What I (Don’t) Know About Autism, a play written by Jody O’Neill, will soon hit the stage. The play, directed by Dónal Gallagher, will contain a cast of autistic and neurotypical actors. Using a host of characters and storylines, the play aims to celebrate autistic identity and educate neurotypical audiences. In the lead up to the play’s release, we’ll be releasing interviews with the cast and crew. First up is former AsIAm staff member and storytelling aficionado Eleanor Walsh!
What role do you play in What I (Don’t) Know About Autism?
Like my cast mates, I play multiple characters, both autistic and neurotypical,
inside and outside the autism community – and then we also play versions of
ourselves at certain points and address the audience directly. One of my re-
occuring characters is Sandra – a young autistic woman trying to find love, afraid
that her diagnosis and differences will scare off the object of her affections.
Sandra grapples with questions and anxieties around masking, disclosure, and
becoming more independent as a young disabled adult, and I think many in the
audience will relate. Most people should be able to relate to Sandra's awkward
first date in the play too!
Is the character like you or different? How so?
Sandra reminds me strongly of my younger self, when I made huge efforts to
mask my autism in daily life for fear of discrimination. Acceptance of one’s autism
and the battle against internalised ableism is very much a non-linear journey, that
takes time, effort, and kindness. I definitely don’t nail it every day, but looking
back, I realise that I definitely don’t think about the worries I had as much as I
These days I don’t go around telling everyone I’m autistic or anything, but
from working for AsIAm, and being involved in this production, I no longer have to
a lot of the time! I understand how lucky I am to feel safer in others knowing of
my autism than I did just a few short years ago.
What’s the biggest challenge about taking on this role?
Taking on so many different roles in the show is definitely a challenge, but we get
to tell so many different stories from diverse perspectives!
What made you go into theatre? When did you first perform?
I’ve always wanted to work in theatre or perform, and I’e been really lucky that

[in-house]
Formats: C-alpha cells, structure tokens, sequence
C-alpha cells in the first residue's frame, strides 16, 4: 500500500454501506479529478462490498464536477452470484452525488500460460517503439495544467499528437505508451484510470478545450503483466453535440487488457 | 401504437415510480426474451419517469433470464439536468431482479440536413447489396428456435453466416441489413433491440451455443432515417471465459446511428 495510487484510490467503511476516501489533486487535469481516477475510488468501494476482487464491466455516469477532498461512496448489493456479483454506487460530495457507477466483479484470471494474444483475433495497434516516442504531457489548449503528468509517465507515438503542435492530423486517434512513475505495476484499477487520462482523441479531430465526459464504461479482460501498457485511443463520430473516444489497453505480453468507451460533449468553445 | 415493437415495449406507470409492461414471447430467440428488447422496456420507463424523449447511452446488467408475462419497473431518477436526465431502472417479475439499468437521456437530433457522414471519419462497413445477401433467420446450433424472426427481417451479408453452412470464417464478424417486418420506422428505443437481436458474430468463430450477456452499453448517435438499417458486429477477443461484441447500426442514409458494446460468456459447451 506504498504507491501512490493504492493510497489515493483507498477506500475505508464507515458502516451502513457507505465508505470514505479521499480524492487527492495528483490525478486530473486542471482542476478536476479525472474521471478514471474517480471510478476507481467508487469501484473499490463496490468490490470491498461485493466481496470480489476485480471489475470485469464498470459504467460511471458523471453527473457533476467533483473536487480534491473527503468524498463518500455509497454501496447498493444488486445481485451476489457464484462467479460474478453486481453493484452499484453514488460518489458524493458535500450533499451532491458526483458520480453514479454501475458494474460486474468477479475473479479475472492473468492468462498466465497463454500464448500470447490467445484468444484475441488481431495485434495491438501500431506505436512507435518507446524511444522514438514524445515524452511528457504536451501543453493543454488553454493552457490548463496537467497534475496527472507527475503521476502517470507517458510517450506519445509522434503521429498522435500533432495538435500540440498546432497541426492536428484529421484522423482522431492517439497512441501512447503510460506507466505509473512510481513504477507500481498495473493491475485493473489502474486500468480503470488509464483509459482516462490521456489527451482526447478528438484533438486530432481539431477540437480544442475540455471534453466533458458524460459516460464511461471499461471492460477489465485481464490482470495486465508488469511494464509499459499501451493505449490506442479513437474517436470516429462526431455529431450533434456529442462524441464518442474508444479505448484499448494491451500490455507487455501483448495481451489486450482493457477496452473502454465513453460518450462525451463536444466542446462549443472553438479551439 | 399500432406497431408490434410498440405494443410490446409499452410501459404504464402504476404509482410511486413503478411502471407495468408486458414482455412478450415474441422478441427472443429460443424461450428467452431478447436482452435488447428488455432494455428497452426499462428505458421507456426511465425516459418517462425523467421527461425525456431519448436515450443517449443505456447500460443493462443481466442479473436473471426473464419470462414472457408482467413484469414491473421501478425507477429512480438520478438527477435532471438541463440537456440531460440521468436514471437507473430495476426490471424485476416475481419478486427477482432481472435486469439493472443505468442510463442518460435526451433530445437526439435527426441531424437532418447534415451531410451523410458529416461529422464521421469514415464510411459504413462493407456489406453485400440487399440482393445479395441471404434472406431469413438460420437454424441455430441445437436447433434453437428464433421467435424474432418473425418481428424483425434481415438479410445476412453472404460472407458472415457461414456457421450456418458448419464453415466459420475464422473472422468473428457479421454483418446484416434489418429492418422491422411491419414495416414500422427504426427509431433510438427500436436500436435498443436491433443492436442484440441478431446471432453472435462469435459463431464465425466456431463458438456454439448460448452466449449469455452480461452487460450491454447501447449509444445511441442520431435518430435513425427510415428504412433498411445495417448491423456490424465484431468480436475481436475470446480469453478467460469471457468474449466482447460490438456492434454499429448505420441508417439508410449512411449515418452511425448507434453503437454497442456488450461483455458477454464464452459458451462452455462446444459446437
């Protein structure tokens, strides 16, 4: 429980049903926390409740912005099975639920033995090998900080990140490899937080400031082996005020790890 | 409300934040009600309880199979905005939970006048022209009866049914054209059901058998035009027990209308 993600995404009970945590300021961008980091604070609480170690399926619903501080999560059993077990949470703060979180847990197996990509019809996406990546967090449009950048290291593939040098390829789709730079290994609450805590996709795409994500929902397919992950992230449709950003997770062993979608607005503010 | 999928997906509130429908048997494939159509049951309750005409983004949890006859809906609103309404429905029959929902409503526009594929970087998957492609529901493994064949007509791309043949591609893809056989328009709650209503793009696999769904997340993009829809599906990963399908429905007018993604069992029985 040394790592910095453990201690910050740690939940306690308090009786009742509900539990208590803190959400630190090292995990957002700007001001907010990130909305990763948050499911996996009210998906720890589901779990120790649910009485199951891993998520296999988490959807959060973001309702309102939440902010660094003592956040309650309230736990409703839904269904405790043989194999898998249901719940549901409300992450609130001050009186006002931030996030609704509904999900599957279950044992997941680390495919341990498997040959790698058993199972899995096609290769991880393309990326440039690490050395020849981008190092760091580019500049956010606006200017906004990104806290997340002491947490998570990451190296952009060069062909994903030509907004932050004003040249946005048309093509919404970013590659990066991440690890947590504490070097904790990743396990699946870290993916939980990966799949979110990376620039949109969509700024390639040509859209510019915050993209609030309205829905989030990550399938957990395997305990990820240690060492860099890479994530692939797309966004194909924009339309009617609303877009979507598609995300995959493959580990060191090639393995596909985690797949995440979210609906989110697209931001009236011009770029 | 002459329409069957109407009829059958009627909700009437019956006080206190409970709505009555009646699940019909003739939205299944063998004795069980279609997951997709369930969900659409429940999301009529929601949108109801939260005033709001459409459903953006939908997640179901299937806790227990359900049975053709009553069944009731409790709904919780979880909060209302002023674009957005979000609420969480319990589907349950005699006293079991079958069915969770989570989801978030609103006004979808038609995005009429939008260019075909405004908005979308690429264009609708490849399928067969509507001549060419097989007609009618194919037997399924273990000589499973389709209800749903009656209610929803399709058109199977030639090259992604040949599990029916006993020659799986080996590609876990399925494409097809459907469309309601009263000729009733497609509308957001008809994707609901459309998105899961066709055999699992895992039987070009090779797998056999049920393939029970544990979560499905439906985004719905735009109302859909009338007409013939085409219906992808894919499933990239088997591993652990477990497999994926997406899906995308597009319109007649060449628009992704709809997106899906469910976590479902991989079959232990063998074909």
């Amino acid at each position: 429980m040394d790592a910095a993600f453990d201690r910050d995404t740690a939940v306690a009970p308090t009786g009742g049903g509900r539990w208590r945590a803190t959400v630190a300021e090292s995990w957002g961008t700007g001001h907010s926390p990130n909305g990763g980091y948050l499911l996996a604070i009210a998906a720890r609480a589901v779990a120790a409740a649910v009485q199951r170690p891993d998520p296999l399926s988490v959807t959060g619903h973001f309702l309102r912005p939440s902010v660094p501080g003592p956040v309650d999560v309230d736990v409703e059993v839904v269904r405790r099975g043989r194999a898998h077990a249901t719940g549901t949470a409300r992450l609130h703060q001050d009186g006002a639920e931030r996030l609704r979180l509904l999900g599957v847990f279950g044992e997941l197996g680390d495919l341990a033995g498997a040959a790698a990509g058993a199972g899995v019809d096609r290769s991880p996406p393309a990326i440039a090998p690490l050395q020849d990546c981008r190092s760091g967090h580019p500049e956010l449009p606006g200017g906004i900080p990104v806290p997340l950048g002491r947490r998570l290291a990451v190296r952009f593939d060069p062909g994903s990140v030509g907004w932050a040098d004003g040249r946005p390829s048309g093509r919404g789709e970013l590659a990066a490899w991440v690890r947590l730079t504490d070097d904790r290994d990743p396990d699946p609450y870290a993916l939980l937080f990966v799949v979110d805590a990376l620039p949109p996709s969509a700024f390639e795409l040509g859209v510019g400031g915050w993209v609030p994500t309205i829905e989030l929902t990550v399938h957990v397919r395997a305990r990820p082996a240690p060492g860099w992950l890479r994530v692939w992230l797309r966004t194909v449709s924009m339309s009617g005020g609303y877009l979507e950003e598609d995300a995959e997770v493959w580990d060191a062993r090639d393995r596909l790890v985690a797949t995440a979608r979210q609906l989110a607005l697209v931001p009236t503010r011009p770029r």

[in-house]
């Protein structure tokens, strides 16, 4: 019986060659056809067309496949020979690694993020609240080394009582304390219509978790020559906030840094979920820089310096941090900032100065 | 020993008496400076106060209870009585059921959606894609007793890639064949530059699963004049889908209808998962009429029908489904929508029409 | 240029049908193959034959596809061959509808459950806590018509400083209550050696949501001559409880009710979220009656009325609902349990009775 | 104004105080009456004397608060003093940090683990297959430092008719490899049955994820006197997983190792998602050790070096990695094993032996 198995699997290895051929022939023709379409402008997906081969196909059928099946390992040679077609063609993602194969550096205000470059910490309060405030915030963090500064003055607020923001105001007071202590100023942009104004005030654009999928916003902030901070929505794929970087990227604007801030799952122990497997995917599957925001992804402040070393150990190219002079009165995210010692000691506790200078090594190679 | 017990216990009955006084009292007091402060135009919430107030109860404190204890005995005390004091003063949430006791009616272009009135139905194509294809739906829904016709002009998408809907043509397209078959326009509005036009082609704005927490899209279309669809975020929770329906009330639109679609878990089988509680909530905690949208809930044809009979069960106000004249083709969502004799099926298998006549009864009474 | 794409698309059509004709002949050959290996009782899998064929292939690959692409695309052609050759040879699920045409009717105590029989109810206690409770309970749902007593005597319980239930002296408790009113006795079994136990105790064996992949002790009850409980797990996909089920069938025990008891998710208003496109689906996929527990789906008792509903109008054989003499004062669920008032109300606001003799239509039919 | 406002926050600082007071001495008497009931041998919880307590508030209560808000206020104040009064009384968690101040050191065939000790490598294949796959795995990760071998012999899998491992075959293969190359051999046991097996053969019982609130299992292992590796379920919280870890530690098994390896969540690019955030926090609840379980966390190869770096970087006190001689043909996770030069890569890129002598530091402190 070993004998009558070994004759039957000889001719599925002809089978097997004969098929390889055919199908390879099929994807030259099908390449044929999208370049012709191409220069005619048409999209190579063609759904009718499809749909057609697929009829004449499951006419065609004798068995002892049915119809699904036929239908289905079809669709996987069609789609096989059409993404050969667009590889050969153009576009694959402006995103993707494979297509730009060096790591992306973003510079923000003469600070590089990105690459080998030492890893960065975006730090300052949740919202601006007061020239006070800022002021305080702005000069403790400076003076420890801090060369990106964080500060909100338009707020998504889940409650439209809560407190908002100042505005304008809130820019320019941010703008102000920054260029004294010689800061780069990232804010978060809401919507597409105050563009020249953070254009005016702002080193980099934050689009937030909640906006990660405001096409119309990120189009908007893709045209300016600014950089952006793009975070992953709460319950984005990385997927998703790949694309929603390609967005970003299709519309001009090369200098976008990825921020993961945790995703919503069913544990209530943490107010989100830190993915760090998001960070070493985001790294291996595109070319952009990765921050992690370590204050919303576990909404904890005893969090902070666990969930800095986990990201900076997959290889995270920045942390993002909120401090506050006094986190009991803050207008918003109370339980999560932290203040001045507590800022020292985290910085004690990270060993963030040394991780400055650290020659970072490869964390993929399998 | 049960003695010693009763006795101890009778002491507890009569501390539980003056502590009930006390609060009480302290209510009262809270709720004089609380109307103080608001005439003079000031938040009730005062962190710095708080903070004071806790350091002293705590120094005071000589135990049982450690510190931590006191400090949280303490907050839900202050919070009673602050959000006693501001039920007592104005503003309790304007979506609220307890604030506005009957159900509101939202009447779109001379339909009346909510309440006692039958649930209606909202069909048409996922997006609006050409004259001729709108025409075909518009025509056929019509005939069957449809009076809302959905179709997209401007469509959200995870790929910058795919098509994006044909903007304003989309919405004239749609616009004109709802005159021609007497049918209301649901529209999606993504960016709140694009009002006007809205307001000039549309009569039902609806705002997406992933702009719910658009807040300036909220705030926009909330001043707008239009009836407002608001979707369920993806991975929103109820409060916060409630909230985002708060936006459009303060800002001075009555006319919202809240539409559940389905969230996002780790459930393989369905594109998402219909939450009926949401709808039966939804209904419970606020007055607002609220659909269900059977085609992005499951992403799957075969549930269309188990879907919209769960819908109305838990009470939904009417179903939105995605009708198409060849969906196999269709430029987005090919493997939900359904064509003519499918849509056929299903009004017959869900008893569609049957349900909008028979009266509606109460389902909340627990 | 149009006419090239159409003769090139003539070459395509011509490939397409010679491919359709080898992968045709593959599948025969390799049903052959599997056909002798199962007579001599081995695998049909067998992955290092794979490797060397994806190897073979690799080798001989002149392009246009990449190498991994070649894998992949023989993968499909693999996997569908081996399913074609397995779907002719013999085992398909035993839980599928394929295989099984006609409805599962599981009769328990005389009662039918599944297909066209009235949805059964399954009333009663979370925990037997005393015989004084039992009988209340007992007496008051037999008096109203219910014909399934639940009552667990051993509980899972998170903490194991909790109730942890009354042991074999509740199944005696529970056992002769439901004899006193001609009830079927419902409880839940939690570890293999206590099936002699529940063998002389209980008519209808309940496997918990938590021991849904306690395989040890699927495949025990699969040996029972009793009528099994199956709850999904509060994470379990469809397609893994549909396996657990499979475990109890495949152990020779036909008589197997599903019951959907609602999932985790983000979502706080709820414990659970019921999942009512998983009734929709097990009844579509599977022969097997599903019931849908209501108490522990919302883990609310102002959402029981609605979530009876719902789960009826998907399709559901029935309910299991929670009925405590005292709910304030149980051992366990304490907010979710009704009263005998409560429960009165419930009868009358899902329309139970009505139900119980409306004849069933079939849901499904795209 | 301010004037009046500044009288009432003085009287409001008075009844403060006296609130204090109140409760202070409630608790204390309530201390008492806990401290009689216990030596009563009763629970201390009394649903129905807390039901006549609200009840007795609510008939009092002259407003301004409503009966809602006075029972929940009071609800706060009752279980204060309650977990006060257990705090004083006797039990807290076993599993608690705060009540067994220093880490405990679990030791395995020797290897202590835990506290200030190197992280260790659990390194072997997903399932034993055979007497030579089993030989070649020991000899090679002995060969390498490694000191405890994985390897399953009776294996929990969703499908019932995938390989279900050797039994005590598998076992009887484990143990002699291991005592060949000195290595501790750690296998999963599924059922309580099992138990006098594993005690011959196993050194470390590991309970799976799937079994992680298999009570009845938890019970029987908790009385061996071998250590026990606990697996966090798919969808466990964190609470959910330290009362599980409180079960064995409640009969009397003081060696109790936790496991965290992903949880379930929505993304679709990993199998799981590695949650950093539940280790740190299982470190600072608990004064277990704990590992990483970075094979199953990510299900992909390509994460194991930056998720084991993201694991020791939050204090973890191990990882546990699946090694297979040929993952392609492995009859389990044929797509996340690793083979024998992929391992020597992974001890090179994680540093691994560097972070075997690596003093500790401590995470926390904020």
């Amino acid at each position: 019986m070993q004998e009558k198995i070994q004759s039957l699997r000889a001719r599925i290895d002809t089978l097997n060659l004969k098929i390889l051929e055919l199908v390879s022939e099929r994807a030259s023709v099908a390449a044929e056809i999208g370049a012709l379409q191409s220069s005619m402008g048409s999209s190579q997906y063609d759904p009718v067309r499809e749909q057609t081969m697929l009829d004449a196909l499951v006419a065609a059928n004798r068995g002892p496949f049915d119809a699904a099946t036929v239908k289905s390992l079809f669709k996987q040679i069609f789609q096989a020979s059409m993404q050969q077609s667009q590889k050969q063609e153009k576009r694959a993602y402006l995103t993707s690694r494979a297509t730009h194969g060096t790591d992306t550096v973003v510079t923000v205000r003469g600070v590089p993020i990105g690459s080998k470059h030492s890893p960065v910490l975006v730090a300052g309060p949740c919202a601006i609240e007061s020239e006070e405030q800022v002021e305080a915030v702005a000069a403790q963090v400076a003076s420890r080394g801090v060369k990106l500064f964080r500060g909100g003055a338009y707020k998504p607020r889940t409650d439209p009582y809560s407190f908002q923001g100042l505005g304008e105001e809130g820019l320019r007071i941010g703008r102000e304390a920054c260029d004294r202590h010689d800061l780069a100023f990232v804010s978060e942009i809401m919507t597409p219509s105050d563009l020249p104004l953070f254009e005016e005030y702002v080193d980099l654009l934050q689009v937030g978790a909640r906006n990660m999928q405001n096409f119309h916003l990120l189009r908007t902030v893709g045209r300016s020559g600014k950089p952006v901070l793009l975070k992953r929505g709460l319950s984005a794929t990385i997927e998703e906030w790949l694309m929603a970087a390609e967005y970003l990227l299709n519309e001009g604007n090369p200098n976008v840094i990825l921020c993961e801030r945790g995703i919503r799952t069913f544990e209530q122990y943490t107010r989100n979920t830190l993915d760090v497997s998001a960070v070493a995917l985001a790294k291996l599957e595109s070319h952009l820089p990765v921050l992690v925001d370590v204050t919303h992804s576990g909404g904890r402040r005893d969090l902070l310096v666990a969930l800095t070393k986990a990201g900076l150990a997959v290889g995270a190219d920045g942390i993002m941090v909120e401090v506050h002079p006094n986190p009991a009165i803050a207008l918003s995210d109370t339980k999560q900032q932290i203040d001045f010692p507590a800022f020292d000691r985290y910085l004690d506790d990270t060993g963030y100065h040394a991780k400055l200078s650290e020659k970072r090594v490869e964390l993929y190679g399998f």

my family has supported me all the way. After being a member of Kilkenny Youth
Theatre as a teenager, I studied Drama (Performance) in (then) DIT Conservatory
of Music and Drama. Getting to talk and think about theatre and acting every day
was a hugely formative experience, and I’ve had some really cool opportunities
since, especially (and unexpectedly) around autism. Live theatre and storytelling
is simply magic and I love it!
What’s your favourite play?
My favourite play that I’ve read but never seen is Trammel by Michael Lesslie. In a
prestigious British public school, local scholarship kid Aron learns harsh lessons
about the traditional, iron-clad structures that keep the rich and titled in power.
It’s a tense and chilling play, written for a cast of teenage boys.
Otherwise a small selection of my favourite plays include Castle Rock by Massive
Owl, Dublin By Lamplight by Michael West, Bears in Space by Eoghan Quinn, Star
of the Sea adapted from Joseph O’Connor’s novel by Moonfish Theatre, and
Proserpine and the Six Seeds by Alice Bellamy and Sinéad Ní Fhionnagáin. On
autism and disability, Normal by Caitríona Daly and peeling by Kaite O’Reilly are
What is your experience with autism?
All-encompassing, and lifelong.
Anthony Hopkins once said regarding his Asperger’s
diagnosis “I definitely look at people differently. I like to deconstruct, to pull a
character apart, to work out what makes them tick and my view will not be the
same as everyone else.” How do you feel being neurodivergent affects the acting process?
Being neurodivergent definitely affects the acting and creative process. As an
autistic person, the way I process communication, social situations, and emotions
means that I analyse and perceive people differently, and I definitely relate to Sir
Anthony’s comments. I love how much my perception of the world around me
influences my creative process, and I look forward to working with more
neurodivergent creatives! However, being autistic can mean that other parts of
being an actor are a lot more difficult, like networking, the audition process, and
even the expectation that actors are loud and bubbly and extroverted.
Have you taken part in many relaxed performances? How do you feel they differ
from standard theatre?
I’ve performed in just one relaxed performance before, for DIT/TUD Drama’s 2017
graduate production of The Rover by Aphra Behn. Relaxed performance is a type
of assisted performance for theatre where the usual conventions of theatre-going
are literally relaxed! Broadly, that means that audience members can leave the
theatre and come back in whenever they need to, they can stim and make noise
and react to what’s happening on stage how they need, and technical effects like
lighting and sound might be altered to make the show more accessible. The fact
that WI(D)KAA is a relaxed production is so exciting, and I’m eager to be a part of
the future of relaxed performances and productions in Ireland.
Do you have a favourite moment in the play? (without spoiling too much!)
The bit where we do know something about autism.